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This blood test predicts breast cancer's return; here's everything you need to know

Actor Hina Khan has been diagnosed with stage 3 breast cancer. Following the announcement, the actor spoke openly about her journey, saying she hopes her 'journey can be courageous and motivating' for others.

Reported by:  PTC News Desk  Edited by:  Shgun S -- July 01st 2024 03:42 PM -- Updated: July 01st 2024 06:26 PM
This blood test predicts breast cancer's return; here's everything you need to know

This blood test predicts breast cancer's return; here's everything you need to know

PTC Web Desk: Actor Hina Khan has been diagnosed with stage 3 breast cancer. Following the announcement, the actor spoke openly about her journey, saying she hopes her 'journey can be courageous and motivating' for others.

Hina Khan's diagnosis has once again highlighted breast cancer, the most common cancer in women in India and around the world. 


People who have had breast cancer frequently experience anxiety and fear because the disease returns. Despite advances in treatment, recurrence is common and usually happens at a later stage.

In a breakthrough, a new blood test has demonstrated the ability to predict the recurrence of breast cancer three years before tumours can be detected on scans. The development could significantly improve the prognosis for many women, bringing hope for more effective long-term treatments.

Early warning system for cancer recurrence

Recent research presented at the American Society of Clinical Oncology's annual meeting in Chicago showed that a personalised liquid biopsy can act as an early warning system for cancer recurrence.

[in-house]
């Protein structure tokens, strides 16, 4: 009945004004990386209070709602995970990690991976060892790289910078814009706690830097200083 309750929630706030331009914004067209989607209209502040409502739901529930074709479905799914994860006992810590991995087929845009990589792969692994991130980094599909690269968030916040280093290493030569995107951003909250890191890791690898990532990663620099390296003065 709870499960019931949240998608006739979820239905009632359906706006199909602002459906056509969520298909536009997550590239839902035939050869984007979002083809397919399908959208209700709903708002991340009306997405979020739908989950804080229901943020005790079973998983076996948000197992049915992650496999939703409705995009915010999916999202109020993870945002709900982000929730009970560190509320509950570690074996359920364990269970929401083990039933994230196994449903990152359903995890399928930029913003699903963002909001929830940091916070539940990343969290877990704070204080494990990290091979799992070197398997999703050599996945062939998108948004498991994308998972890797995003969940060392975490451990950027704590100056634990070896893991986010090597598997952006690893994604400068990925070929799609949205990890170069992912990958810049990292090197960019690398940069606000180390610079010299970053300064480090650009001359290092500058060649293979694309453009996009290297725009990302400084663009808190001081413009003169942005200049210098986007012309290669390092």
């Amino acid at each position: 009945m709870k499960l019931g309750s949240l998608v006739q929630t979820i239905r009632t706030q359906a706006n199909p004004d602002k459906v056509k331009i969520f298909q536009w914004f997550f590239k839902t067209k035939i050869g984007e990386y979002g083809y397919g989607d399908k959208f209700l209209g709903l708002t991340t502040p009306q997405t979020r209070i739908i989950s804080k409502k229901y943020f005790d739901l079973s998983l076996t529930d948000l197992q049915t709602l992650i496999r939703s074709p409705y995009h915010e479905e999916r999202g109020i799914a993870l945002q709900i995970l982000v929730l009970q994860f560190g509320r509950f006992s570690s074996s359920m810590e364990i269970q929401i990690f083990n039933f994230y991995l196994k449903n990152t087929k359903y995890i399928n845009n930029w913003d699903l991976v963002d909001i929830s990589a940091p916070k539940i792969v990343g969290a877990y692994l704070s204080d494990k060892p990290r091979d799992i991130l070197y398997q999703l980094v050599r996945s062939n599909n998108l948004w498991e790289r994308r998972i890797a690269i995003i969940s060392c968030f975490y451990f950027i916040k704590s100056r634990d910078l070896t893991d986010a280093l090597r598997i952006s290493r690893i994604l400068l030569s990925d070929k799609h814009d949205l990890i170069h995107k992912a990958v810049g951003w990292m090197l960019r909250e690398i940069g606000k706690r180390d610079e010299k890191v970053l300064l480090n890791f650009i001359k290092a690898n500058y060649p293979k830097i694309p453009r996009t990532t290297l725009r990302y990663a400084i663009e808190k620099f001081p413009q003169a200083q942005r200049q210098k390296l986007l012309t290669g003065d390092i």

The trial results suggest that this test could help determine which women need preventive therapy and which can avoid unnecessary treatment.

How does this test work?

The test detects small amounts of cancer DNA in the bloodstream, known as circulating tumour DNA (ctDNA). It has demonstrated such sensitivity that it can predict cancer recurrence months or even years before symptoms appear.

The new test, which uses whole genome sequencing, searches for 1,800 mutations, significantly increasing sensitivity over previous methods.

Benefits of early detection

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Researchers at the Breast Cancer Now Toby Robins Research Centre in London identified every patient in the trial who had a subsequent relapse. Relapses occur an average of 15 months after the test, with the longest being 41 months.

Simon Vincent, director of research at Breast Cancer Now, emphasised the importance of early detection. "These initial findings are incredibly exciting as they suggest tests could detect signs of breast cancer recurrence over a year before symptoms emerge," he stated.

"Early detection means treatment is more likely to destroy the cancer and prevent it from spreading, making it much more manageable," the doctor said.

Experts hope that these findings will lead to earlier treatment strategies. The ultra-sensitive liquid biopsy detects ctDNA released into the bloodstream by cancer cells, which frequently remain in the body following initial treatment.

The study's lead author, Isaac Garcia-Murillas from the Institute of Cancer Research (ICR) in London, explained that cancer cells that are undetectable on follow-up scans can still cause relapse.

The study examined blood samples from 78 breast cancer patients and successfully identified all 11 who relapsed during the five-year trial. There were no false negatives among the 60 patients whose tests did not show ctDNA.

Prof. Kristian Helin, ICR's CEO, emphasised the importance of early detection. "Breast cancer is much easier to treat before it spreads, so detecting recurrence early is crucial for survival," he said.

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- PTC NEWS

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